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Tadwin during the Abbasid Era

Al-Iskandari says: During the Abbasid reign the ulama’ started to revising and rectifying whatever was written in the suhuf, and writing what was kept in the breasts, arranging, classifying and compiling it in books. The strongest reason prompting the ulama’ to undertake the task of compilation during this epoch was the urging on the part of Abu Ja'far al-Mansur486 and his impelling the leaders of fiqh to collect the hadith and fiqh. Further it is reported that he — despite his parsimony — spent abundant fortunes to fulfil this task. It is also said that the attention he paid for knowledge was not confined only in supporting the Islamic sciences, but he impelled the ulama’ and Syriac and Iranian translators to translate into Arabic the Persian and Greek books on sciences of medicine, politics, wisdom, astronomy, astrology, arts and logic and other fields.487 Thus he was the first ruler for whom the books were translated from other languages into Arabic. But the attention he gave for the hadith, collecting and committing it to writing was so extreme, to the extent that it was said to him: Is there any of the worldly pleasures you haven't got? He replied: Only one trait is left, that is to sit on a bench and be surrounded by men of hadith. And it was him who asked Malik ibn Anas to compile the book al-Muwatta’, according to some narrations.

Al-Sawli says: Al-Mansur was the most knowledgeable of his time in hadith and genealogy.
No wonder then to see the number of men of hadith increasing during the reign of al-Mansur, or to see the ulama’ having stronger desire to seeking the Messenger's traditions and sayings or collecting and writing them. Umar ibn Abd al-Aziz is reported to have said: The sultan (ruler) is like the market to which brought what should be spent in it... if he be righteous righteousness would be brought to him, and if he be debauchee their immorality would be brought to him.488 Ibn Tughri Barada, in chronicles of the year 143, said the following: Al-Dhahabi said: In this age (year 143 H.) the Muslim ulama’ embarked on writing down the hadith, fiqh and tafsir (exegesis). Ibn Jarih489 prepared several compilations in Makkah (he died in 150 H), while Sa'id ibn Abi Urubah (d. 156 H.) and Hammad ibn Salamah (d.167H.) compiled books in al-Basrah. Abu Hanifah (d. 150 H). compiled books on fiqh and qiyas (analogy) in Kufah, al-Awza'i (d. 156 or 157) in the Sham, Malik (d.179) compiled al-Muwatta’ in al-Madinah, Ibn Ishaq compiled al-Maghazi (d.151) and Mu'ammar (d.153) compiled in Yemen and Sufyan al-Thawri (d.161) compiled Kitab al-Jami’ in al-Kufah. After a short time Hisham490 (d.188) compiled his books beside al-Layth ibn Sa'd (d.175), Abd Allah ibn Luhay'ah (d.174), then Ibn al-Mubarak (d.181), al-Qadi Abu Yusuf Ya'qub (d.182) and Ibn Wahb (d.197). In that age, knowledge was increasingly classified and written, with many books on Arabic grammar and language, history and public episodes. Before this age, all the ulama’ — in another narration the imams — used to speak of what they learnt by heart narrating knowledge from disarranged suhuf (books)." Here ends al-Dhahabi's speech.491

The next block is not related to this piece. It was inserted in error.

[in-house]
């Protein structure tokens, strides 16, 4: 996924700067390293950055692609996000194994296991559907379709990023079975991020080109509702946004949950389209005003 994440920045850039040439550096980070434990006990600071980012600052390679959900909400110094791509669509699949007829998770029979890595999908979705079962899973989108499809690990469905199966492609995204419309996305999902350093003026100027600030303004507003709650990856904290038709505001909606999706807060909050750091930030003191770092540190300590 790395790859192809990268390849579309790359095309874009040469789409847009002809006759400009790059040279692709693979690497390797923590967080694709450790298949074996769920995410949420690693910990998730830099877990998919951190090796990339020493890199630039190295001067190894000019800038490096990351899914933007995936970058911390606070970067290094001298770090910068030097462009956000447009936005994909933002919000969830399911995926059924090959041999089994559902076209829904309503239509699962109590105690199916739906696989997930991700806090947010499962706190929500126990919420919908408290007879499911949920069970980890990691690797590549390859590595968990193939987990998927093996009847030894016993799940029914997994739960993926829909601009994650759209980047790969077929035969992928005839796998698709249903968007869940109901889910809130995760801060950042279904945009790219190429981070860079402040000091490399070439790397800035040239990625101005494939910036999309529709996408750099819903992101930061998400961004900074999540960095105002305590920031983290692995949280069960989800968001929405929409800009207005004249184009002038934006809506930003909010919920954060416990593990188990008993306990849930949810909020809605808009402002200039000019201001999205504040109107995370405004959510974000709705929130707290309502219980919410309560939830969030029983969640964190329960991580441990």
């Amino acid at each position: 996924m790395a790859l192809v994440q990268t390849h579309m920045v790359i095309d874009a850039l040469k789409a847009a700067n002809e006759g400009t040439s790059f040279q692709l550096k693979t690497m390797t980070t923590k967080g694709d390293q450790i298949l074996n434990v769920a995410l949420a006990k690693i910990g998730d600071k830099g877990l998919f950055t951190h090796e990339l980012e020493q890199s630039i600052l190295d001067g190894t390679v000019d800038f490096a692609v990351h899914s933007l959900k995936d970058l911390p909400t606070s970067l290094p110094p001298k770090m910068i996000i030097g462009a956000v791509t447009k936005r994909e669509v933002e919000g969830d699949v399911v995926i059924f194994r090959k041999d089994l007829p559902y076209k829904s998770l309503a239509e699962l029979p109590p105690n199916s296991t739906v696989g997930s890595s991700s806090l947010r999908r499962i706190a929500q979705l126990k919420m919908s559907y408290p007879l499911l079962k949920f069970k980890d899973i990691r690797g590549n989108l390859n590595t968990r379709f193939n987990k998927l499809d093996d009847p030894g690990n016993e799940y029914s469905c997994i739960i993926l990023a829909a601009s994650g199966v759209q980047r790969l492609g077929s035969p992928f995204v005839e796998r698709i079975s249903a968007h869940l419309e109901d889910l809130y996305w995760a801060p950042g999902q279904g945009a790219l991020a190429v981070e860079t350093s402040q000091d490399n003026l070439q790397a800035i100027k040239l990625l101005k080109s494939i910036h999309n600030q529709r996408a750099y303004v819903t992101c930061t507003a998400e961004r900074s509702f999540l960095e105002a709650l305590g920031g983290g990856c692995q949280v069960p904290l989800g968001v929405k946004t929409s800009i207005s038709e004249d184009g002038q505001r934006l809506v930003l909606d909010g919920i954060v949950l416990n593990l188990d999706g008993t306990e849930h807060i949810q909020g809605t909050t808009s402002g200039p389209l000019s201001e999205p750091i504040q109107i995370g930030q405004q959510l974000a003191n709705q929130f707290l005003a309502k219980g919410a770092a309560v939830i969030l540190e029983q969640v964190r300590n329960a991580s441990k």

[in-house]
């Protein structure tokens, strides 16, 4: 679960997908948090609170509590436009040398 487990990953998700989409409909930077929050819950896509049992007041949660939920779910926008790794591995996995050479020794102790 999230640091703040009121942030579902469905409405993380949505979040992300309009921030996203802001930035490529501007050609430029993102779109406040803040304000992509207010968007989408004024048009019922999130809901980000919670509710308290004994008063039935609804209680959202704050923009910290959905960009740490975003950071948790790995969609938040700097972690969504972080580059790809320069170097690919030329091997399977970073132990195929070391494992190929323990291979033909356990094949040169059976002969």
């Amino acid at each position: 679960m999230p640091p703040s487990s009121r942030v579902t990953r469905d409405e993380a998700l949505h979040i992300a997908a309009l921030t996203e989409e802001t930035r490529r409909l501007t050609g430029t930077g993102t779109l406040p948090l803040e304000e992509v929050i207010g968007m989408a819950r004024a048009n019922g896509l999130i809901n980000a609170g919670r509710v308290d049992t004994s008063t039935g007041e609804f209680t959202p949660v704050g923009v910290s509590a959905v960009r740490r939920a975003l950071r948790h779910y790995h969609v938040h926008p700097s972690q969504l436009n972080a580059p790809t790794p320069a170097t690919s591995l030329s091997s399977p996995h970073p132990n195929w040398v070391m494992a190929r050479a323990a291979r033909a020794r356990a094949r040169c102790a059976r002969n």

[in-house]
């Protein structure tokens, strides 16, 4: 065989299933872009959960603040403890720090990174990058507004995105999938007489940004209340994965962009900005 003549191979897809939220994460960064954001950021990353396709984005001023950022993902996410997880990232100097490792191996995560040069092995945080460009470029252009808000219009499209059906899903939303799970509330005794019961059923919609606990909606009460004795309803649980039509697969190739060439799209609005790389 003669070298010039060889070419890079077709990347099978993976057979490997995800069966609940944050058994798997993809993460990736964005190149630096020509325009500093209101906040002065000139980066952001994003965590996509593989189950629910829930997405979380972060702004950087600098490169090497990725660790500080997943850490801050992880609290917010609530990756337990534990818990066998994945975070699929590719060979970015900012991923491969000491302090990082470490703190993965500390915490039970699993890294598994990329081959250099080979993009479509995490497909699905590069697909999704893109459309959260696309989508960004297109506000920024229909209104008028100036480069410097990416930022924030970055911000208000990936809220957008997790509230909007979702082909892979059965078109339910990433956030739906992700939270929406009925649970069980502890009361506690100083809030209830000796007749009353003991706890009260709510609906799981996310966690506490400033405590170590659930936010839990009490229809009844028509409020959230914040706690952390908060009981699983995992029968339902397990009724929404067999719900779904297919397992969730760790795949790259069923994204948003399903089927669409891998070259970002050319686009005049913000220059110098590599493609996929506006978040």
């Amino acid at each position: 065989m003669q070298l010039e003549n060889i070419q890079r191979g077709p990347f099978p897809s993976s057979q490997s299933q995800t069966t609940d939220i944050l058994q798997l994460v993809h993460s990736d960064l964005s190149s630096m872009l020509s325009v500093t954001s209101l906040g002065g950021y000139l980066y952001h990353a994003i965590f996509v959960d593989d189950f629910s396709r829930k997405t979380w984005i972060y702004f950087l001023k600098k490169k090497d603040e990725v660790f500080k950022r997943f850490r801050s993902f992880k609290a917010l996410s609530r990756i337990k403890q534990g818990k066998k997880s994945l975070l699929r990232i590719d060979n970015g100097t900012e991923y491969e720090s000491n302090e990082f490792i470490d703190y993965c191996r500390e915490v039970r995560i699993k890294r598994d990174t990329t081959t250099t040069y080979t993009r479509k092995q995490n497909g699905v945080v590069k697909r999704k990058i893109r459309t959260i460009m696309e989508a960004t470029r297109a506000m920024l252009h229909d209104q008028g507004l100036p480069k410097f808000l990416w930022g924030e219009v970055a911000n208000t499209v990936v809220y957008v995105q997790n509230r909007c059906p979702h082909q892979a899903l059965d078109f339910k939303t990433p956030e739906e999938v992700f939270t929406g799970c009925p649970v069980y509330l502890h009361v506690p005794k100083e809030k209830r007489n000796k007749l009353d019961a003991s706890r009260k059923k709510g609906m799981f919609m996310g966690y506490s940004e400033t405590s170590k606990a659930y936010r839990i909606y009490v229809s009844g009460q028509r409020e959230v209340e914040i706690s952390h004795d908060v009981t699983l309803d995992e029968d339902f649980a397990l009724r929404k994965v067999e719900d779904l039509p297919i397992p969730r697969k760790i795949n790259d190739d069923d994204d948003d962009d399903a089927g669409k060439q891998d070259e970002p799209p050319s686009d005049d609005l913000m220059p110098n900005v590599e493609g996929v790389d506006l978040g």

Due to the fact that they were altogether lived contemporaneously in one age, it is unknown certainly which one of them superseded the others in tadwin. Some said: The first to compile was Sa'id ibn Abi Urubah, while some others said it was Ibn Jarih, and some mentioned the name of al-Rabi' ibn Subayh, and some Hammad ibn Salamah. Ibn Hajar says: The first to compile hadith were al-Rabi' ibn Subayh and Sa'id ibn Abi Urubah... until the elderly among the scholars of the third tabaqah compiled the ahkam.492 Then Malik compiled al-Muwatta’, bringing in it the strong traditions of the people of Hijaz, mixing them with sayings of the Sahabah and fatawa (verdicts) of the Tabi'un and their followers. Ibn Hajar and al-Iraqi said: All these (compilers) lived in one era so it was not so easy to distinguish which one was prior to others. Then many of their contemporaries followed their example on the same fashion, until some of the leaders (imams) among them found it necessary to dedicate a special book for the Prophet's traditions, in the end of 200 Hijrah year. Of these collections nothing reached us except Muwatta’ Malik, and description of the other collections. So was the tadwin in this age, based on mingling the hadith with sayings of the Sahabah and verdicts of the Tabi'un and their followers as stated by Ibn Hajar. They kept on this practice till the end of the year 200 H.


486. Abu Ja'far al-Mansur was the first caliph for whom the Syriac, Non-Arabic books were translated into Arabic, and the first who sowed discord between the Abbasids and Alawids, after they were united. He came to power in 136 H. and died in year 158 H.

487. Al-Iskandari, op. cit, p.72.

488. There is another narration saying that Abu Hazim al-A'raj said to Sulayman ibn Abd al-Malik: The sultan (monarch) is no more than a market, that whatever is spent in it is carried to it.

489. His full name is Abd al-Malik ibn Abd al-Aziz bin Jarih al-Rumi.

490. He is Hasheem, and he was (living) in Wasit.

491. Al-Nujum al-Zahirah, vol. I, p.351; Ta'rikh al-Khulafa' of al-Suyuti, p.101.

492. The tabaqah (class) is a term used by the muhaddithun to mean a community sharing similar age and meeting the mashayikh (chiefs).

Adapted from: "Lights on the Muhammadan Sunnah" by: "Mahmud Ali Riyyah"

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